Ex-Bears GM Jerry Angelo shocked at severity of Incognito situation
By Adam L. Jahns, Patrick Finley and Mark Potash Staff Reporters
In his 31 years in the NFL, former Bears general manager Jerry Angelo said he never saw locker-room bullying, much less anything close to what got Dolphins offensive lineman Richie Incognito suspended indefinitely Sunday.
‘‘I’m just shocked at how bad it might have gotten [with Incognito],” he told the Sun-Times.
“I’d be shocked if you got anybody that’s been in the league for a while that would say anything different.
“We’ve seen guys that have anger problems. We’ve seen guys have emotional issues, so they don’t get along with anybody. But not to this degree. This is a special situation.
‘‘I went through steroids. I went through gangs. I saw a lot of stuff. I saw a lot of changes in people and the lies. Some were drug-related.
“Some were just the fact that their environment [was difficult].
“But nothing like this.’’
Incognito was suspended after leaving threatening text messages and a voicemail that included racial slurs for second-year teammate Jonathan Martin.
Martin left the team last week after a lunch-room incident, sparking a national discussion about the pervasiveness, cruelty and, perhaps, criminality of bullying in the NFL.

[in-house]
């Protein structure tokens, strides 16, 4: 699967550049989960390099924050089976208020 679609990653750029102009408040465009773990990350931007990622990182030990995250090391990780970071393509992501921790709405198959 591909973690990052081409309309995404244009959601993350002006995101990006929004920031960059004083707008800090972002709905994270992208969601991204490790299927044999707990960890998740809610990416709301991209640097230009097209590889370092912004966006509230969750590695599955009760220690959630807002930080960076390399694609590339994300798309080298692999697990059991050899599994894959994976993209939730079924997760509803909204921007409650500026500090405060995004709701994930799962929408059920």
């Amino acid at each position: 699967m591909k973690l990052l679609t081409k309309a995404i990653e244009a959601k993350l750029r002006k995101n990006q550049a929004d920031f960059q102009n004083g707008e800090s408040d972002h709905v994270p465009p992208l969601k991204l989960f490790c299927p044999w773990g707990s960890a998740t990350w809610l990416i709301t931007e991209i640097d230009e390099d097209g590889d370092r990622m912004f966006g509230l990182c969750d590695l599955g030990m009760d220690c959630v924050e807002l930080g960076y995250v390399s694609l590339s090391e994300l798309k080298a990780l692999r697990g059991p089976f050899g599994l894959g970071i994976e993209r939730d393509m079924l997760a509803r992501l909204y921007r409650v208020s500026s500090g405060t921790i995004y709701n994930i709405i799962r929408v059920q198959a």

Bears past and present called it an isolated incident in the league.
When first-year coach Marc Trestman was hired, he forbade rookie degradation. Legendary Vikings coach Bud Grant, for whom Trestman coached, influenced his no-hazing approach.
At his introductory news conference in January, Trestman vowed the Bears would have “respect for the game, respect for our opponent and respect for each and every man and woman that walks into” Halas Hall.
Training camp still featured occasional pranks on, and chores performed by, first-year players. Some rookies bought bulk snacks or smokeless tobacco for teammates — nothing like the accusation Incognito made Martin pay $15,000 to finance a Las Vegas trip that Martin didn’t even attend.
There’s a common-sense line that was crossed, quarterback Jay Cutler said on his weekly radio show.
“It gets to a certain point where you count on these guys to win games, and you’ve got to bring them as they are — your brothers — and you’re going toward a common goal,” he said. “It’s hard to do that when you’re putting a wedge between players.”
Rookie right guard Kyle Long had a tarantula placed in his bed in camp and will likely split an offensive-line dinner bill with fellow first-year player Jordan Mills later this year.
Jason McKie, a Bears fullback from 2003 to ’09, said NFL traditions of rookies bringing food and buying dinner are standard.
“But when more details came out [about Incognito], I was like, ‘Wow. This is getting deeper,’ ’’ he said. “This sounds like a guy who’s continually harassing another player, especially when racial connotations come into it.’’
Brian Urlacher, Lance Briggs and Olin Kreutz stressed respect while McKie was a player. He got the same feeling when he visited Halas Hall last week.
“I mean, we’re all grown men,” he said.